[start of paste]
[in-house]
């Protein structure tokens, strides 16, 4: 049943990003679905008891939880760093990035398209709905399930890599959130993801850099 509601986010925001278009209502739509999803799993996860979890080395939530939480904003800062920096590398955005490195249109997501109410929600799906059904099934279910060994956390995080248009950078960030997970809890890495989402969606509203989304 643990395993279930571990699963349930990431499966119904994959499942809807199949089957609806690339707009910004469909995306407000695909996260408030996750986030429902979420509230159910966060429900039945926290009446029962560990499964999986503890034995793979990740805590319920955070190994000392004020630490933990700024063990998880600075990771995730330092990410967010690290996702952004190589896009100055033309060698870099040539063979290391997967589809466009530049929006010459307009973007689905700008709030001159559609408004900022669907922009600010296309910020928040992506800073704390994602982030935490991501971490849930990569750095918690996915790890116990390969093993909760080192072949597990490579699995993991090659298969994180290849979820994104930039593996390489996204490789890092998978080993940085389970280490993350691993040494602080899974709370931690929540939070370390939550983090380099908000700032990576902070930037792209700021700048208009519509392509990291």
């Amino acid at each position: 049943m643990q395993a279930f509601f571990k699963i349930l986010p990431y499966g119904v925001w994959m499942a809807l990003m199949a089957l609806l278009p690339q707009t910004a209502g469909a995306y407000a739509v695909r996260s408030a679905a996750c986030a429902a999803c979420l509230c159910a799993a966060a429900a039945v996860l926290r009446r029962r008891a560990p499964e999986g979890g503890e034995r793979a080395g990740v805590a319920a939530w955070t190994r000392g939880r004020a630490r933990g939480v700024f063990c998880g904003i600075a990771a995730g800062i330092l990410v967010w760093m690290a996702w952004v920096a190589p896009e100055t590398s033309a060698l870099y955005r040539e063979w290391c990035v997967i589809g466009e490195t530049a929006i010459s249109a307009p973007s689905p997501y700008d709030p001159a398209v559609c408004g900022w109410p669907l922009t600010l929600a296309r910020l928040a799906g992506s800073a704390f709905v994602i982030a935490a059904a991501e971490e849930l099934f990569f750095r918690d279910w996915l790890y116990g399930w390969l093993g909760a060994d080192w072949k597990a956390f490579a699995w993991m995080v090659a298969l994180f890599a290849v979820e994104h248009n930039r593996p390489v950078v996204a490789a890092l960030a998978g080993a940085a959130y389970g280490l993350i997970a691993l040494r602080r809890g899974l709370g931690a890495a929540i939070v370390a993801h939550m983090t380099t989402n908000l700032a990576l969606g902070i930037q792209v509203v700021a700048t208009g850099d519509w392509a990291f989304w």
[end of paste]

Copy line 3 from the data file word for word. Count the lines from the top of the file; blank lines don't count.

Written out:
């Amino acid at each position: 049943m643990q395993a279930f509601f571990k699963i349930l986010p990431y499966g119904v925001w994959m499942a809807l990003m199949a089957l609806l278009p690339q707009t910004a209502g469909a995306y407000a739509v695909r996260s408030a679905a996750c986030a429902a999803c979420l509230c159910a799993a966060a429900a039945v996860l926290r009446r029962r008891a560990p499964e999986g979890g503890e034995r793979a080395g990740v805590a319920a939530w955070t190994r000392g939880r004020a630490r933990g939480v700024f063990c998880g904003i600075a990771a995730g800062i330092l990410v967010w760093m690290a996702w952004v920096a190589p896009e100055t590398s033309a060698l870099y955005r040539e063979w290391c990035v997967i589809g466009e490195t530049a929006i010459s249109a307009p973007s689905p997501y700008d709030p001159a398209v559609c408004g900022w109410p669907l922009t600010l929600a296309r910020l928040a799906g992506s800073a704390f709905v994602i982030a935490a059904a991501e971490e849930l099934f990569f750095r918690d279910w996915l790890y116990g399930w390969l093993g909760a060994d080192w072949k597990a956390f490579a699995w993991m995080v090659a298969l994180f890599a290849v979820e994104h248009n930039r593996p390489v950078v996204a490789a890092l960030a998978g080993a940085a959130y389970g280490l993350i997970a691993l040494r602080r809890g899974l709370g931690a890495a929540i939070v370390a993801h939550m983090t380099t989402n908000l700032a990576l969606g902070i930037q792209v509203v700021a700048t208009g850099d519509w392509a990291f989304w």